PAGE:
Oh, well. Restart didn’t help… the fonts were already more normal sized before the restart, but the graphic problem was fixed at least. My overlap problem remains:

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Must be something else in IE that is effecting it. This will be one of those battles I don’t want to fight, but can’t ignore. It’s just too obvious, and my target audience is expecting perfection. Or at least nothing as obviously wrong as this. I can live without the rounded corners, but not this. It is a functionality issue also, as it is difficult to get to the tab links. We’ll dig into this first thing in the morning with a fresh cup of coffee in hand!

Rounded Corners with CSS3

After a few hours sleep, I remembered that CSS3 was supposed to support rounded borders! That’s the way this should be done! Amazing what sleep can do for your memory. I found an example of the technique at 24 Ways by Andy Budd, in his post: Rounded Corner Boxes the CSS3 Way. The official documentation from the W3C for CSS3 Backgrounds and Borders Module is also available.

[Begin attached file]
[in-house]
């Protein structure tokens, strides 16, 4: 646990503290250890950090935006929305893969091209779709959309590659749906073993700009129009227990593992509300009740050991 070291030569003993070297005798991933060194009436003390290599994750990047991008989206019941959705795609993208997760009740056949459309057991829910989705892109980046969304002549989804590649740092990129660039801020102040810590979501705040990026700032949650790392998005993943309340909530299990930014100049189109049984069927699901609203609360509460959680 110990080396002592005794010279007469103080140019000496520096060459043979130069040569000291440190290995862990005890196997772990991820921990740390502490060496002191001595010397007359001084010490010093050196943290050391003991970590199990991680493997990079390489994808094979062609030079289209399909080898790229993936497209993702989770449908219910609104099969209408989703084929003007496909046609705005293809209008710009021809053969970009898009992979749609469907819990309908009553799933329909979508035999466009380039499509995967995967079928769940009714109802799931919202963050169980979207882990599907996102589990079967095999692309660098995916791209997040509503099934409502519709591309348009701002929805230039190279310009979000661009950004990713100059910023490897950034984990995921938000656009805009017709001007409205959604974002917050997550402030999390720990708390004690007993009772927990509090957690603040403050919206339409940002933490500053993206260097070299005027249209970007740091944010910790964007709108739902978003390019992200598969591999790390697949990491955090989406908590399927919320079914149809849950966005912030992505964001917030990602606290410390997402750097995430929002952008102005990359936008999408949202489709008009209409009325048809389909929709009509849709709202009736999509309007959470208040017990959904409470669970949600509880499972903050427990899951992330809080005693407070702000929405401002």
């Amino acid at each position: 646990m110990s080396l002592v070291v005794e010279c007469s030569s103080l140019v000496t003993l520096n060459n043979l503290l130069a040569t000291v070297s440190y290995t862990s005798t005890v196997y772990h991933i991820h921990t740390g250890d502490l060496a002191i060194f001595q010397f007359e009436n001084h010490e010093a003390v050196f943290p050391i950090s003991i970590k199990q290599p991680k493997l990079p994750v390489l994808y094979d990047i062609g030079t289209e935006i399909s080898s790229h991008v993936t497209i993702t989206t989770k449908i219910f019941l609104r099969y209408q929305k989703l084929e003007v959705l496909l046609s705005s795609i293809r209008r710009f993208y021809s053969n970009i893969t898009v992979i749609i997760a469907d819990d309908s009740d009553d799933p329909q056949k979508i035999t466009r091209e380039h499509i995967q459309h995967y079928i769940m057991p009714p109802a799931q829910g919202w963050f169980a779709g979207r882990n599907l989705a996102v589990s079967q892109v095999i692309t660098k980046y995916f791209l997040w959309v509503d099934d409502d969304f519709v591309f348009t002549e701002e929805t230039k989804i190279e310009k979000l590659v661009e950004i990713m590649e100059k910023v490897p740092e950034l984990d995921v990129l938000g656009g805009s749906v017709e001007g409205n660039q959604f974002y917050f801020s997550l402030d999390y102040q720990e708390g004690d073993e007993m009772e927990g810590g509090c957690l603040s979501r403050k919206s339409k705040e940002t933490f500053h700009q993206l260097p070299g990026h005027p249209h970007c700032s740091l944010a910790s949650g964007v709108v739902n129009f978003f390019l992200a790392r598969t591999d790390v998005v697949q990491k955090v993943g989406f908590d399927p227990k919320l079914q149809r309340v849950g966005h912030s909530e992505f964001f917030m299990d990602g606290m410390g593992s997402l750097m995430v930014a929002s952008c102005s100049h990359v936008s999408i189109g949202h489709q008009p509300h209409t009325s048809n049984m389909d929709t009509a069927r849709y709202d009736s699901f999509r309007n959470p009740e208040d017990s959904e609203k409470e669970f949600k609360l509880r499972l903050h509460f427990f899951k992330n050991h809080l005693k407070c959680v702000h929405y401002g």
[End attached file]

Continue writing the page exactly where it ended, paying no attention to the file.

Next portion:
I found several sites with demos of the CSS3 technique, but they seem a little old. Of course that may be because the W3C seems to take it’s sweet time with some proposals: Cascading Style Sheets Current Work. If you follow the link for the CSS Backgrounds and Borders module you will find it was stated in September 2001!

CSS3.Info seems to be the current resource on the status of CSS3 if you would like more information. I’m going to experiment with it tonight in my new template design, and you will see how it goes!